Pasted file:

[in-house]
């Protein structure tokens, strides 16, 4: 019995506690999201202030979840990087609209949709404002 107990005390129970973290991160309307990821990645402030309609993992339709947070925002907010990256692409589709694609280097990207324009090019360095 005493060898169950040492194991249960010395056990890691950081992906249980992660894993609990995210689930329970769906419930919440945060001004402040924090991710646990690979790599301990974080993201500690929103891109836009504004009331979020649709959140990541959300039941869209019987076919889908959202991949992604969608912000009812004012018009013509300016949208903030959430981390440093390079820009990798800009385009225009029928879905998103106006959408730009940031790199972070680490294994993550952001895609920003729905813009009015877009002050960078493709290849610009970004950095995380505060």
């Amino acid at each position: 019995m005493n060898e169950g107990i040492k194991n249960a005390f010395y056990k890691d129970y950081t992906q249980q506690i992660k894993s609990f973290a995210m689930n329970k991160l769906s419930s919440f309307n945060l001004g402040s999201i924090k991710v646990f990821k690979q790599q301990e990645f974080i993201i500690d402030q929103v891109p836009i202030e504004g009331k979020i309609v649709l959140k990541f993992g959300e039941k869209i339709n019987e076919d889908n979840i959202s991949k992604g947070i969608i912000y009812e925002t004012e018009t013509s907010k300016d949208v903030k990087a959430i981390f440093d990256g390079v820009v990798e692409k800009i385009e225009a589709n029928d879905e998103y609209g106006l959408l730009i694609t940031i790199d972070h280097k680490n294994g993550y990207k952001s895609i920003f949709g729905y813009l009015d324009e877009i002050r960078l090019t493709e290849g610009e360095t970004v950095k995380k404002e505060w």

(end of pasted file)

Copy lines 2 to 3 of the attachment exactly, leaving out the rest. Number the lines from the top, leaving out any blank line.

């Protein structure tokens, strides 16, 4: 019995506690999201202030979840990087609209949709404002 107990005390129970973290991160309307990821990645402030309609993992339709947070925002907010990256692409589709694609280097990207324009090019360095 005493060898169950040492194991249960010395056990890691950081992906249980992660894993609990995210689930329970769906419930919440945060001004402040924090991710646990690979790599301990974080993201500690929103891109836009504004009331979020649709959140990541959300039941869209019987076919889908959202991949992604969608912000009812004012018009013509300016949208903030959430981390440093390079820009990798800009385009225009029928879905998103106006959408730009940031790199972070680490294994993550952001895609920003729905813009009015877009002050960078493709290849610009970004950095995380505060």
């Amino acid at each position: 019995m005493n060898e169950g107990i040492k194991n249960a005390f010395y056990k890691d129970y950081t992906q249980q506690i992660k894993s609990f973290a995210m689930n329970k991160l769906s419930s919440f309307n945060l001004g402040s999201i924090k991710v646990f990821k690979q790599q301990e990645f974080i993201i500690d402030q929103v891109p836009i202030e504004g009331k979020i309609v649709l959140k990541f993992g959300e039941k869209i339709n019987e076919d889908n979840i959202s991949k992604g947070i969608i912000y009812e925002t004012e018009t013509s907010k300016d949208v903030k990087a959430i981390f440093d990256g390079v820009v990798e692409k800009i385009e225009a589709n029928d879905e998103y609209g106006l959408l730009i694609t940031i790199d972070h280097k680490n294994g993550y990207k952001s895609i920003f949709g729905y813009l009015d324009e877009i002050r960078l090019t493709e290849g610009e360095t970004v950095k995380k404002e505060w």